David Brewster

David Brewster, a founding member of Post Alley, has a long career in publishing, having founded Seattle Weekly, Sasquatch Books, and Crosscut.com. His civic ventures have been Town Hall Seattle and FolioSeattle.

Trump’s Bedminster and my Hometown Next Door

After the Civil War, the area was discovered by wealthy, horse-keeping Manhattanites. In the time-honored pattern, they built summer cottages there and later turned them into Gatsby-like mansions.

Did Putin Stage-Manage the Failed Coup?

Nothing like a failed coup to provide cover for a dictator to crack down on enemies.

Fixing Seattle’s Downtown: First, Do No Harm

At the head of the list of desirable new directions is a new theme for downtown as a series of distinct residential neighborhoods.

The Buzzsaw Comes out at Crosscut

It may be that Crosscut, which can seem reliably "woke," is seeking to adjust its editorial formula for solid journalistic reasons. 

Seattle: “Superstar City” No More?

Among the setbacks: The defeat of the Commons levies turned out to be a last hurrah for the Seattle Establishment (architects, parks advocates, housing activists), and it greatly discouraged the progressive forces and money.

Seattle’s Arts Crunch, and Some Suggested Remedies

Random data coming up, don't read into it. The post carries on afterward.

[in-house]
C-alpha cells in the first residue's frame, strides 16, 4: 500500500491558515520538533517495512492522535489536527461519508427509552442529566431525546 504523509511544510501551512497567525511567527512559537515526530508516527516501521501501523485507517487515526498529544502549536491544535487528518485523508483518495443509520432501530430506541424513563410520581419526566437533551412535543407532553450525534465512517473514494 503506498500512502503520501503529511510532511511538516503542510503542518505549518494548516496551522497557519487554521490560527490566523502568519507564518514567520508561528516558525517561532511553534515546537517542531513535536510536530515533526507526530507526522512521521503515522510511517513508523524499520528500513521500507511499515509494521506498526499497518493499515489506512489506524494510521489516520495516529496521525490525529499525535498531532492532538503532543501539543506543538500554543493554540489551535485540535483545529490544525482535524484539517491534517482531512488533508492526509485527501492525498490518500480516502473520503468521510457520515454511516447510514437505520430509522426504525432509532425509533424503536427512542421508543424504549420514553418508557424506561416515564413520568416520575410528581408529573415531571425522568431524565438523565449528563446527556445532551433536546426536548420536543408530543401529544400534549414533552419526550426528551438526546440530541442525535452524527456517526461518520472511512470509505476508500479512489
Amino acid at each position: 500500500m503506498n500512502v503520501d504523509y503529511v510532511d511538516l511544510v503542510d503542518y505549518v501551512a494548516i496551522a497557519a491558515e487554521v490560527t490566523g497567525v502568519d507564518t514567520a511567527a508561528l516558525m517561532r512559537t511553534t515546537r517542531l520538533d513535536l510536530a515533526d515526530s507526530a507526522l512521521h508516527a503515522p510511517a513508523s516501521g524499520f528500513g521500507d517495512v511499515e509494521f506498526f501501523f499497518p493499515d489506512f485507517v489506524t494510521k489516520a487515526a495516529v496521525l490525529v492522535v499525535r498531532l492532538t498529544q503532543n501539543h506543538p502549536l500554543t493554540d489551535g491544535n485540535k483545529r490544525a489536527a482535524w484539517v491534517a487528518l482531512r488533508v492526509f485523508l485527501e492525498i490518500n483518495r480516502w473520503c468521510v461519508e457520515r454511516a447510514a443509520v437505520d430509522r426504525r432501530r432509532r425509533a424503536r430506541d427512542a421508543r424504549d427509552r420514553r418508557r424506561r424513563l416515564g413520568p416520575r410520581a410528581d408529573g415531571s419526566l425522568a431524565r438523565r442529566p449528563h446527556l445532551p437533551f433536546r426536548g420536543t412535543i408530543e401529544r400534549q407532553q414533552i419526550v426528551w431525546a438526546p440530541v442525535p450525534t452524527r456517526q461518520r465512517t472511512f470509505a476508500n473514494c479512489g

Ideas for reviving local arts: a Summer Festival to raise the standards, and the revival of PONCHO.

Careful What you Wish For? On the Verge of Winning a New Tax for the Arts, the Strings Get Attached

The arts in our region definitely need new funding, but this new source is likely to have lots of strings attached, and the funds would be spread widely to smaller groups as well as heritage organizations.

Six New-Old Ways to Build Affordable Sociable Housing

When it comes to the affordable housing crisis, maybe the way forward is the way back.

Rekindling My Bumpy Love Affair with KING FM

KING FM seems to have found its footing, after decades of floundering. It has emerged from soothing background music to active listening.

Downtown Exodus and Opportunity: Seattle’s Mainline Churches

One popular pattern is to sell to a commercial developer part of the church property and use the money to refurbish the main sanctuary or to build a new church elsewhere.